An Open Letter to God

Josh's open letter to God is very funny.  As he wanted to establish his faith, he tried quite a few religions,  good or bad, - devil's Satanism, confusing Wicca, daring Christianity, creepy Scientology, lazy Buddhism.  None works for him:

Christianity: God makes a promise that people who are looking for him will find him. So that someone who is really looking and is asking, maybe they need to say, ‘God, I fucking dare you.’ God would be more interested in hearing that than having someone come in and fake it. But, to have your whole life bound by the pages of an ancient book is the ultimate buzzkill.

Satanism: The devil's work - It's more of a philosophy than a religion. It's mainly about following your carnal nature as opposed to reserving yourself. It’s about indulgence, enjoying the pleasures of the flesh. Everything that Christians tell you to do, such as hold back on things, Satanists would do the exact opposite.

Scientology: All about book sale - I asked him if it was a religion. He said yes and handed me a book called, A New Slant on Life, which he said had all the answers. "Are you thinking about buying it?" he asked. Lord, if you were real, Scientology wouldn’t exist. Although now they have my credit information, so, uh, just kidding.

Buddhism: When I was younger, I thought Buddhism was a religion for people too lazy for faith. But, to be honest, the older I get, the more intriguing Buddhism becomes for that exact reason.

Wicca: Wicca is a confusing religion. Anything you wish for on one person it comes back to you threefold. So if you’re sending positive energy to somebody and blessing them as much as you can, it comes back to you threefold.It’s about nature, mostly, but I don’t get it.

He expressed his frustration in his letter to God, "Are you there, God?  It's me, Josh."

So he wrote, "Dear Lord, I don’t believe in you, but I’m going to try, so let’s get this holy train rolling. The first time I read your book I was baked out of my mind. But you know that already. I lived in a disgusting studio in Boston’s South End with my father. Nineteen-years-old and I couldn’t stop eating Doritos. By the way, those things are so good when you’re stoned. It’s like that cheese does a little ballet dance on your tongue while making sweet, dirty love to your taste buds. Sorry. I remember finding your Bible on the bookshelf, flipping through Matthew. In the matter of an hour, I was engrossed, the whole front part of the book—those thin, little pages—stained in thick, orange cheese dust. I remember zoning out for hours and then suddenly hearing my dad rumbling up the stairs. He blasted through the door, contemplating the smoke-filled room, studying me as I lay on the bed, crooked, propped up against the wall with a Bible in my hand. He undid his hair tie, letting his long, gray ponytail fall onto his shoulders."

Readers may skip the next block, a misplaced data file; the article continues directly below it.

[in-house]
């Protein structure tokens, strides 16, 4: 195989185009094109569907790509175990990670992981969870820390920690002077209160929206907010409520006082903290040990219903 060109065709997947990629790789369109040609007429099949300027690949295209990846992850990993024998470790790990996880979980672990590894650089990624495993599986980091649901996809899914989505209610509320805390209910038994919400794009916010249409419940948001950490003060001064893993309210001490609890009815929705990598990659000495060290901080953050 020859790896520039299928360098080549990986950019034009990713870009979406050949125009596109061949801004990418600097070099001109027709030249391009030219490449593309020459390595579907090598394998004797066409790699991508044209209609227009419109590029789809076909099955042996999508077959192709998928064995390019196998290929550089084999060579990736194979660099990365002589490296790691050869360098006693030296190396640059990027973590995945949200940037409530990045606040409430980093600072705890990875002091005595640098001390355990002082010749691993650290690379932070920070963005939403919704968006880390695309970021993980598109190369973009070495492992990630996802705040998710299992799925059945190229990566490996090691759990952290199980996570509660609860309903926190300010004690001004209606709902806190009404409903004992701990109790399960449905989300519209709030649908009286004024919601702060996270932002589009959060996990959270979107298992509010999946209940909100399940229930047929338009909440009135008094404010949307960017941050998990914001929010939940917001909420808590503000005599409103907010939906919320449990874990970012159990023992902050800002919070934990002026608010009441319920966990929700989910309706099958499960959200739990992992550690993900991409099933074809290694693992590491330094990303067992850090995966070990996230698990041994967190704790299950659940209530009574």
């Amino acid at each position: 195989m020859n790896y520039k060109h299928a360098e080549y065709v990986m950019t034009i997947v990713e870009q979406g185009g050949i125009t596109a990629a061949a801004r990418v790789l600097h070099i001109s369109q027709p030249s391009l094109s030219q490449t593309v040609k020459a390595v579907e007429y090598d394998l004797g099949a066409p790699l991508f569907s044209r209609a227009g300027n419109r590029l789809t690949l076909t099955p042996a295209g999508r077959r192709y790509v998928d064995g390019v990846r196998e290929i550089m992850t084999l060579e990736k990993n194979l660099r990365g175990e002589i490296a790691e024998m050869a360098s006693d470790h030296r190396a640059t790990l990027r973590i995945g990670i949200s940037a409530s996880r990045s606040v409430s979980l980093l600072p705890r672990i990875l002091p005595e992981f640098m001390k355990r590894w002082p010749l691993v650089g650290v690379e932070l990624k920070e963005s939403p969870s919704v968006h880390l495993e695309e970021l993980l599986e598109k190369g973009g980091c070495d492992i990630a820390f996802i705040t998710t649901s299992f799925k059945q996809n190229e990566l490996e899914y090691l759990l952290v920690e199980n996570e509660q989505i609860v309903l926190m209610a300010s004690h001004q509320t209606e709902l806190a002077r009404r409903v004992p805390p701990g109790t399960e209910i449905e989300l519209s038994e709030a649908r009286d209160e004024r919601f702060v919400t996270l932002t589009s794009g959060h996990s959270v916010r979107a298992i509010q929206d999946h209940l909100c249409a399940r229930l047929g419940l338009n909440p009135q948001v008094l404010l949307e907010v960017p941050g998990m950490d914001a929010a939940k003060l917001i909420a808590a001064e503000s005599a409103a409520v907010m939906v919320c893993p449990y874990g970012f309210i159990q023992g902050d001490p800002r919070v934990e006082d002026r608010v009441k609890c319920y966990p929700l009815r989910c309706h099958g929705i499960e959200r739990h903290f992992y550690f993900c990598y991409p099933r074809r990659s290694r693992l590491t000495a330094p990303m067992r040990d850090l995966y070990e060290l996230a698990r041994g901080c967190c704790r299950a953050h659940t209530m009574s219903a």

As one reader Ellen McMahill pointed out, the problem is that the established religions tend to be disconnected to everyday life for so many of us.  Here is what Ellen commented:

I admit that I believe there is more to reality than what we see, hear and feel. I’ve studied quantum physics to understand the nature of energy that connects the basic fabric of the universe and researched a wide range of ideas to gather my own thoughts about the divine.

It seems to me that the problem with religions is that change and knowledge has accelerated to the point that any institution, which all religions become as soon as they are organized, is inflexible because it is bound by rules and rituals. Without flexibility, religion gets lost in the dust as the world races toward the constantly evolving future. And maybe in this more highly evolved future the notion of separate religions will melt together into a vision of our shared humanity.


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